Product on Review: Core i7-8700K
Street Price: £360 GBP / $359 USD
Itís certainly been a busy 2017 so far for Intel. They began in January with the release of desktop Kaby Lake CPUs, otherwise known as the 7000-series, and the 200-series motherboards. This was followed by their first all-new new High-End Desktop platform in July, comprising both Kaby Lake-X and Skylake-X CPUs for which discrete launches are ongoing. Today sees market availability of yet another brand new desktop platform, and the first of the 8th Generation Core processor designs outside of the mobile market. Yes, itís time for a big ol' cup of CoffeeÖ
Codenamed Coffee Lake, but more formally known as 8th Generation Desktop CPUs or the 8000-series, the latest additions to Intelís desktop processor portfolio were unveiled to the public two weeks ago but were the worst kept secret in the component market for some considerable time beforehand. Whether as part of a hurried reaction to AMDís Ryzen, or a stop-gap measure before Cannonlake in 2018, for the first time in generations Intel are choosing to debut a mainstream desktop processor in the Performance sector.
So, what does this new platform bring? Simple: cores. Intel have taken up the gauntlet thrown down by AMDís Ryzen CPUs and accelerated the launch of their 6-core mainstream designs, well ahead of the transition to an 11nm process node and Cannonlake microarchitecture.
The Coffee Lake launch range is comprised of multiplier locked and unlocked 6-core and 4-core designs at prices from $117, with further SKUs on their way in the New Year. As with previously released mobile 8th Generation Core CPUs, Intelís stated desire is to mark a step-change in performance at all product segments, and at the Core i3 level are accomplishing this by retiring dual-core designs. Yes, finally Intelís mainstream wonít be shackled by having only two cores Ė thatís great news for regular consumers and budget gamers alike.
Alongside the new CPUs is a new series of motherboards. In general you will likely be seeing Z370 motherboards for a while, a design necessary for overclocking the latest Unlocked processors. The first round of 300-series motherboards are revisions to the 200-series with a broadly similar feature set, but without any form of backwards compatibility despite a similar LGA1151 socket. Intel has stated that a number of optimisations have been made to Z370ís power delivery for the 6-core CPUs, and that certainly sounds plausible.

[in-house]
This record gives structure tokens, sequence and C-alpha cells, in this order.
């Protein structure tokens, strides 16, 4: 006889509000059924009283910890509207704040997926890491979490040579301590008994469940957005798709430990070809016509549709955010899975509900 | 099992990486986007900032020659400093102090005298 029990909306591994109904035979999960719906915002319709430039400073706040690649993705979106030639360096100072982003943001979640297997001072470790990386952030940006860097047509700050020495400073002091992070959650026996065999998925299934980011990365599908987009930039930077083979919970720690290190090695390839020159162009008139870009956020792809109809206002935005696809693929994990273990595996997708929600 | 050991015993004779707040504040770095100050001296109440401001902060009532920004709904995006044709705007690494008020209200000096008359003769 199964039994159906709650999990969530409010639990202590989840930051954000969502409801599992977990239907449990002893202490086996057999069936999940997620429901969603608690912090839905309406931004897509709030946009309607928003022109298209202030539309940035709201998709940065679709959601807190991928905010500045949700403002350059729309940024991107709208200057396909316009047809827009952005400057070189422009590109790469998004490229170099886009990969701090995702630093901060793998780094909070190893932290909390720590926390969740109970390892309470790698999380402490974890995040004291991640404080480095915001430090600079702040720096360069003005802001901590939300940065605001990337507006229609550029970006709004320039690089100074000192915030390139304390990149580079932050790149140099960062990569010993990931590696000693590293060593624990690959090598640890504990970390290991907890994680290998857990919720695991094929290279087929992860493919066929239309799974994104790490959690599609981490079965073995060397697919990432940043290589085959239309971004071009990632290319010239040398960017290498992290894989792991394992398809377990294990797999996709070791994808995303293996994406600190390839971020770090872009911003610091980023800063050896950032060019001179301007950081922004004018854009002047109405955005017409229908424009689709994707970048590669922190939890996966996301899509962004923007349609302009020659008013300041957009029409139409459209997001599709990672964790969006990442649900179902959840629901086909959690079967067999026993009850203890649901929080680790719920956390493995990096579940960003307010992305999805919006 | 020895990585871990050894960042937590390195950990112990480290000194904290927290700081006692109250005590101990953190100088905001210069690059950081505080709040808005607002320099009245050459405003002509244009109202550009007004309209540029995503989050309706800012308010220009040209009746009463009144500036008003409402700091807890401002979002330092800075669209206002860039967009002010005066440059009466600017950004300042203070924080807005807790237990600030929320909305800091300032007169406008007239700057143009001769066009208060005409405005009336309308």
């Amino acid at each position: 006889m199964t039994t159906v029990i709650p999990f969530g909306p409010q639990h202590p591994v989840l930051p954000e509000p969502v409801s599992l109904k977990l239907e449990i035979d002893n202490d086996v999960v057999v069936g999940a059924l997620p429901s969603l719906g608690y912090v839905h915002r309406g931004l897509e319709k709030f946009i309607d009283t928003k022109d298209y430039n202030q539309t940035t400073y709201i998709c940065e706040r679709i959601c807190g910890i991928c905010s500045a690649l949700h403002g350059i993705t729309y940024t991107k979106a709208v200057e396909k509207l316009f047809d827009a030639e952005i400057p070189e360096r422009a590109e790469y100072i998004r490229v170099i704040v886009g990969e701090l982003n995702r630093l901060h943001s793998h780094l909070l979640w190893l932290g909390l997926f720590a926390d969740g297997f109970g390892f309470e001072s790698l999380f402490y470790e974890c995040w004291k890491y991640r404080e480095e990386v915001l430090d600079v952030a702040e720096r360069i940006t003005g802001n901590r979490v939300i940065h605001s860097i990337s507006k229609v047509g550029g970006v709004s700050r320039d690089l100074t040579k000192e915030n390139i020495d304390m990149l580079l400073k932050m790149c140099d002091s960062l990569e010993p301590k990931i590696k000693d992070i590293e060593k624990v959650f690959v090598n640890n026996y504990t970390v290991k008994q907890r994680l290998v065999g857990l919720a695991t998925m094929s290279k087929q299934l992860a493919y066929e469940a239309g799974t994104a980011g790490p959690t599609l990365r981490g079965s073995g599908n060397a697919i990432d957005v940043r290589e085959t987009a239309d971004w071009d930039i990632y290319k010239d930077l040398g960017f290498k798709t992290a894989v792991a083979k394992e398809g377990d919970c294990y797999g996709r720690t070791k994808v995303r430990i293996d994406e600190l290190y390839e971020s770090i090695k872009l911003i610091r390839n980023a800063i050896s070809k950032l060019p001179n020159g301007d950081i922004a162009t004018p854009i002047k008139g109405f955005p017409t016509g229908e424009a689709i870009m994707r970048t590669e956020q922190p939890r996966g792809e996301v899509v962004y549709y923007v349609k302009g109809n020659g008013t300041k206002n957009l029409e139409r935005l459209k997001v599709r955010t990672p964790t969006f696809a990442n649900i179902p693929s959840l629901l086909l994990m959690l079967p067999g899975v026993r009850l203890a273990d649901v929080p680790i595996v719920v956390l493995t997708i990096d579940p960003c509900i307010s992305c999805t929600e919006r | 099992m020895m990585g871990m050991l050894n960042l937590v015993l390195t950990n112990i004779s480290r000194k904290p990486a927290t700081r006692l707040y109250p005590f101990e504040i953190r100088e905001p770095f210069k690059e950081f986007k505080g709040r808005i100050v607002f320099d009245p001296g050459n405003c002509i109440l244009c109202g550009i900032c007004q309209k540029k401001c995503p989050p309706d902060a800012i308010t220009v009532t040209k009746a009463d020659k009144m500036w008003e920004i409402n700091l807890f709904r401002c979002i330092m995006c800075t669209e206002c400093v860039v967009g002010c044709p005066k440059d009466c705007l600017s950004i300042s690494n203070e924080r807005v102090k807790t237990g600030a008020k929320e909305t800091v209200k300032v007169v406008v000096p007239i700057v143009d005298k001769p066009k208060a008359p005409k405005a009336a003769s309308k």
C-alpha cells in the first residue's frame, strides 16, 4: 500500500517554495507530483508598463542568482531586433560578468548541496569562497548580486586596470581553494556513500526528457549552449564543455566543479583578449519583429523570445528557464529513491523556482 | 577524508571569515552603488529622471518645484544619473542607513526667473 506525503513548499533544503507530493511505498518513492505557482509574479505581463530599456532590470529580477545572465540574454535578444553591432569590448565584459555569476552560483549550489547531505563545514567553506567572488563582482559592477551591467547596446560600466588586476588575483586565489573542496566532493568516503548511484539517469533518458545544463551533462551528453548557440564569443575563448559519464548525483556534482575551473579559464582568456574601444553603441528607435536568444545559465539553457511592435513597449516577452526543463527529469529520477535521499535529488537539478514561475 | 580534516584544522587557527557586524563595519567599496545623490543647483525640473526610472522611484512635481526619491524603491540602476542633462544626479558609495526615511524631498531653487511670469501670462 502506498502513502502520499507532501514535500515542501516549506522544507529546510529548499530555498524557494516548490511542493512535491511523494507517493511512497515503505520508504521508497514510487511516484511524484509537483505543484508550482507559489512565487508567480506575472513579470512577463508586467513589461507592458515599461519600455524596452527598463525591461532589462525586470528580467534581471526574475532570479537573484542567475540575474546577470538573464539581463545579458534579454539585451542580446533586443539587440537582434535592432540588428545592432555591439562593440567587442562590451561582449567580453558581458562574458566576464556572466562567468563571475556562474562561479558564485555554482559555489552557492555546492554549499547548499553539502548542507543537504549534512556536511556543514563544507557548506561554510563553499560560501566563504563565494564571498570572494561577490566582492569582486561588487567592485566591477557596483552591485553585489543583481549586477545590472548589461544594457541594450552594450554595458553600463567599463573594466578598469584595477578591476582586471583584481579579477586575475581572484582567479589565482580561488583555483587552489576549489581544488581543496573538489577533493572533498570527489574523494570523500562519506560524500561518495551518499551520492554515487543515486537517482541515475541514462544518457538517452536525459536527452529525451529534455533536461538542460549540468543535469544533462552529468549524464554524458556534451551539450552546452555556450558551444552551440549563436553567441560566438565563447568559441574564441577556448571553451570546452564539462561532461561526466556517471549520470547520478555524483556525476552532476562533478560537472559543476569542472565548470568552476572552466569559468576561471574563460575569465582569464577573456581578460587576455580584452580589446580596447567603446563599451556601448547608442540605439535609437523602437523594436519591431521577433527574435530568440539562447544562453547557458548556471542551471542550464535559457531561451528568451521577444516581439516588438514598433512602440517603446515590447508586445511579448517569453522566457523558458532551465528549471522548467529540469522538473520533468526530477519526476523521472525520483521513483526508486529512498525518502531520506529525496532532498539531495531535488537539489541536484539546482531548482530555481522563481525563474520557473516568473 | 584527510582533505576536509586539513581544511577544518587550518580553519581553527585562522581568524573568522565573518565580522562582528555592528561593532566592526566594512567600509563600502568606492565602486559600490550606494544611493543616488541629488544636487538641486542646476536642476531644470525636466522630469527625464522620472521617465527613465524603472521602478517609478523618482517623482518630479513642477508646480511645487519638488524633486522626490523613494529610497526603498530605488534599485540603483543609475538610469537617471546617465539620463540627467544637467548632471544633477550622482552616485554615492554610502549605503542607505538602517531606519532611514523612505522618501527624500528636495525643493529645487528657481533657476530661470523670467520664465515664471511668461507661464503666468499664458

Todayís review is of the Core i7-8700K, the Cannonlake flagship and highest-performance SKU at launch. Featuring six cores, each supporting Hyperthreading for a total of 12 simultaneous threads, at $359 itís priced between AMDís Ryzen 8-core/16-thread 1700 and 1700X. Itís also only a little over $20 more than the launch price of the i7-7700K, and so on paper is a big step forward in price/performance for Intelís mainstream segment flagship.
The i7 is currently the only Coffee Lake class to support Hyperthreading; AMD meanwhile support Simultaneous Multithreading earlier in their product stack. Further down the range is the unlocked 6-core i5-8600K, with smaller cache and slightly reduced base clock. No doubt mainstream gamers will be watching this results for this part like hawks.
At the entry level point are a pair of quad-core Core i3ís, including a very exciting unlocked $168 i3-8350K. This could rival the Kaby Lake i5-7600K in performance, and potentially exceed it thanks to a slight up-tick in L3 Cache (from 6MB to 8MB), and is the most affordable unlocked Intel quad-core CPU launched in the post-Sandybridge era.
So, can Coffee Lake leave Kaby Lake in the dust and serve as a wake-up call to Intel's dormant core market? How about its chances versus AMDís 8-core Ryzen behemoth? Read on to find out.